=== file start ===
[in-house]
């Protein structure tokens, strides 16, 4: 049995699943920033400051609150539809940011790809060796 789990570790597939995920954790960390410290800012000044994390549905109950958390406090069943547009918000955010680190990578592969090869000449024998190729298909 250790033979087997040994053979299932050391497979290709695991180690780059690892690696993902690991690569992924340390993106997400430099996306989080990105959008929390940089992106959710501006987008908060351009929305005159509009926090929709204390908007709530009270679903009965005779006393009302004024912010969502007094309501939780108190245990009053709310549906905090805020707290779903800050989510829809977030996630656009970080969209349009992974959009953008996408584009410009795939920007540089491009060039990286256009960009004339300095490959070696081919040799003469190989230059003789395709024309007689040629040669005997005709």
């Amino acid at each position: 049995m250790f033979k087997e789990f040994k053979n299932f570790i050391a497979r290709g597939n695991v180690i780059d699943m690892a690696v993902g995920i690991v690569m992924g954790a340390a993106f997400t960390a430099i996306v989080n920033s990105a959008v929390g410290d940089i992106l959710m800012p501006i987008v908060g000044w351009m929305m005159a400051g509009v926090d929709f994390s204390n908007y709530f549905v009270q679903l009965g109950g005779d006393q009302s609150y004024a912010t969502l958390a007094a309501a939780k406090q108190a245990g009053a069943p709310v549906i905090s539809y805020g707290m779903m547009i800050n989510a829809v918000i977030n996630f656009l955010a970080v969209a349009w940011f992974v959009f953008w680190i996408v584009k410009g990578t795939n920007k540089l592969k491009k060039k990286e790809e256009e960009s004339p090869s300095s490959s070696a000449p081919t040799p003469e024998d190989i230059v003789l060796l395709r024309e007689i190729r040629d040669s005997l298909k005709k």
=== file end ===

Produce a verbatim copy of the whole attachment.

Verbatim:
[in-house]
């Protein structure tokens, strides 16, 4: 049995699943920033400051609150539809940011790809060796 789990570790597939995920954790960390410290800012000044994390549905109950958390406090069943547009918000955010680190990578592969090869000449024998190729298909 250790033979087997040994053979299932050391497979290709695991180690780059690892690696993902690991690569992924340390993106997400430099996306989080990105959008929390940089992106959710501006987008908060351009929305005159509009926090929709204390908007709530009270679903009965005779006393009302004024912010969502007094309501939780108190245990009053709310549906905090805020707290779903800050989510829809977030996630656009970080969209349009992974959009953008996408584009410009795939920007540089491009060039990286256009960009004339300095490959070696081919040799003469190989230059003789395709024309007689040629040669005997005709």
């Amino acid at each position: 049995m250790f033979k087997e789990f040994k053979n299932f570790i050391a497979r290709g597939n695991v180690i780059d699943m690892a690696v993902g995920i690991v690569m992924g954790a340390a993106f997400t960390a430099i996306v989080n920033s990105a959008v929390g410290d940089i992106l959710m800012p501006i987008v908060g000044w351009m929305m005159a400051g509009v926090d929709f994390s204390n908007y709530f549905v009270q679903l009965g109950g005779d006393q009302s609150y004024a912010t969502l958390a007094a309501a939780k406090q108190a245990g009053a069943p709310v549906i905090s539809y805020g707290m779903m547009i800050n989510a829809v918000i977030n996630f656009l955010a970080v969209a349009w940011f992974v959009f953008w680190i996408v584009k410009g990578t795939n920007k540089l592969k491009k060039k990286e790809e256009e960009s004339p090869s300095s490959s070696a000449p081919t040799p003469e024998d190989i230059v003789l060796l395709r024309e007689i190729r040629d040669s005997l298909k005709k």